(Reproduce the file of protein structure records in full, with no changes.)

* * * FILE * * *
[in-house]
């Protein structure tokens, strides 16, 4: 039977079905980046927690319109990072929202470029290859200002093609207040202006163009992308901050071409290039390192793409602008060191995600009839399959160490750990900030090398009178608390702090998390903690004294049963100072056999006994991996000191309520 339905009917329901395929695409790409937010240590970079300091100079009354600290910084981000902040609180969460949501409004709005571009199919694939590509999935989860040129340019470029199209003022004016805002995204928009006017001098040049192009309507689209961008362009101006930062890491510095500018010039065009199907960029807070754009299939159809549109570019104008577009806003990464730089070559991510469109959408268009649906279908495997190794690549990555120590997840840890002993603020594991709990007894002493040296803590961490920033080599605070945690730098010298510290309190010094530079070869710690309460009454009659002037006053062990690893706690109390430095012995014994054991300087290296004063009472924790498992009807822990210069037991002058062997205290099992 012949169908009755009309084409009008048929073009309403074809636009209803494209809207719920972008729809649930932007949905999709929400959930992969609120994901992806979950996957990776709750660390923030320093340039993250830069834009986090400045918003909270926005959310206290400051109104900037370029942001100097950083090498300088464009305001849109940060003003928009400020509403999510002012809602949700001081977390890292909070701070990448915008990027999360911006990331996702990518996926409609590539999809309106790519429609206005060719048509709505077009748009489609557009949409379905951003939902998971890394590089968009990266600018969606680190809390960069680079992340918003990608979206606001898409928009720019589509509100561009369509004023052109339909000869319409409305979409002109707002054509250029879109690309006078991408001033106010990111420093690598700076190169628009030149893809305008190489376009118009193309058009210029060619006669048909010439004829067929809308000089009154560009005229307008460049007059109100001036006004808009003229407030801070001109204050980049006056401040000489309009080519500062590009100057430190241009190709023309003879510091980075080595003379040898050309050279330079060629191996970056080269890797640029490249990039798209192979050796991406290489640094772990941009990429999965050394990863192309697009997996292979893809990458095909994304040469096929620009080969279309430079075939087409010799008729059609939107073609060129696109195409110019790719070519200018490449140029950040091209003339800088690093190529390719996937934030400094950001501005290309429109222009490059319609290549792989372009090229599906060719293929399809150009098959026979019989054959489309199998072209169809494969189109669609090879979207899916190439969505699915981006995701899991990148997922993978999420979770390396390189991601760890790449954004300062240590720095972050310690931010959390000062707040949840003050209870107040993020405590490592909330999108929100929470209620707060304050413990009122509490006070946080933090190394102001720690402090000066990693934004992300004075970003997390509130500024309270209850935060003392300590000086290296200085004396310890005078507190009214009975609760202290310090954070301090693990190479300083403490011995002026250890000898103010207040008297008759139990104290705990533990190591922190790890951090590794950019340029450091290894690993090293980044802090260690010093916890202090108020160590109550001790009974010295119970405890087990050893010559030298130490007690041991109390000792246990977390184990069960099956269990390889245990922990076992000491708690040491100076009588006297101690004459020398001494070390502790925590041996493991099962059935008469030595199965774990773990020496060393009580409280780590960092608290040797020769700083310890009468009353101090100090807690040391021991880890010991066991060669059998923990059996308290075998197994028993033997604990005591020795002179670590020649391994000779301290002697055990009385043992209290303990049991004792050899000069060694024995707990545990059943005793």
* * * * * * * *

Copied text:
[in-house]
């Protein structure tokens, strides 16, 4: 039977079905980046927690319109990072929202470029290859200002093609207040202006163009992308901050071409290039390192793409602008060191995600009839399959160490750990900030090398009178608390702090998390903690004294049963100072056999006994991996000191309520 339905009917329901395929695409790409937010240590970079300091100079009354600290910084981000902040609180969460949501409004709005571009199919694939590509999935989860040129340019470029199209003022004016805002995204928009006017001098040049192009309507689209961008362009101006930062890491510095500018010039065009199907960029807070754009299939159809549109570019104008577009806003990464730089070559991510469109959408268009649906279908495997190794690549990555120590997840840890002993603020594991709990007894002493040296803590961490920033080599605070945690730098010298510290309190010094530079070869710690309460009454009659002037006053062990690893706690109390430095012995014994054991300087290296004063009472924790498992009807822990210069037991002058062997205290099992 012949169908009755009309084409009008048929073009309403074809636009209803494209809207719920972008729809649930932007949905999709929400959930992969609120994901992806979950996957990776709750660390923030320093340039993250830069834009986090400045918003909270926005959310206290400051109104900037370029942001100097950083090498300088464009305001849109940060003003928009400020509403999510002012809602949700001081977390890292909070701070990448915008990027999360911006990331996702990518996926409609590539999809309106790519429609206005060719048509709505077009748009489609557009949409379905951003939902998971890394590089968009990266600018969606680190809390960069680079992340918003990608979206606001898409928009720019589509509100561009369509004023052109339909000869319409409305979409002109707002054509250029879109690309006078991408001033106010990111420093690598700076190169628009030149893809305008190489376009118009193309058009210029060619006669048909010439004829067929809308000089009154560009005229307008460049007059109100001036006004808009003229407030801070001109204050980049006056401040000489309009080519500062590009100057430190241009190709023309003879510091980075080595003379040898050309050279330079060629191996970056080269890797640029490249990039798209192979050796991406290489640094772990941009990429999965050394990863192309697009997996292979893809990458095909994304040469096929620009080969279309430079075939087409010799008729059609939107073609060129696109195409110019790719070519200018490449140029950040091209003339800088690093190529390719996937934030400094950001501005290309429109222009490059319609290549792989372009090229599906060719293929399809150009098959026979019989054959489309199998072209169809494969189109669609090879979207899916190439969505699915981006995701899991990148997922993978999420979770390396390189991601760890790449954004300062240590720095972050310690931010959390000062707040949840003050209870107040993020405590490592909330999108929100929470209620707060304050413990009122509490006070946080933090190394102001720690402090000066990693934004992300004075970003997390509130500024309270209850935060003392300590000086290296200085004396310890005078507190009214009975609760202290310090954070301090693990190479300083403490011995002026250890000898103010207040008297008759139990104290705990533990190591922190790890951090590794950019340029450091290894690993090293980044802090260690010093916890202090108020160590109550001790009974010295119970405890087990050893010559030298130490007690041991109390000792246990977390184990069960099956269990390889245990922990076992000491708690040491100076009588006297101690004459020398001494070390502790925590041996493991099962059935008469030595199965774990773990020496060393009580409280780590960092608290040797020769700083310890009468009353101090100090807690040391021991880890010991066991060669059998923990059996308290075998197994028993033997604990005591020795002179670590020649391994000779301290002697055990009385043992209290303990049991004792050899000069060694024995707990545990059943005793």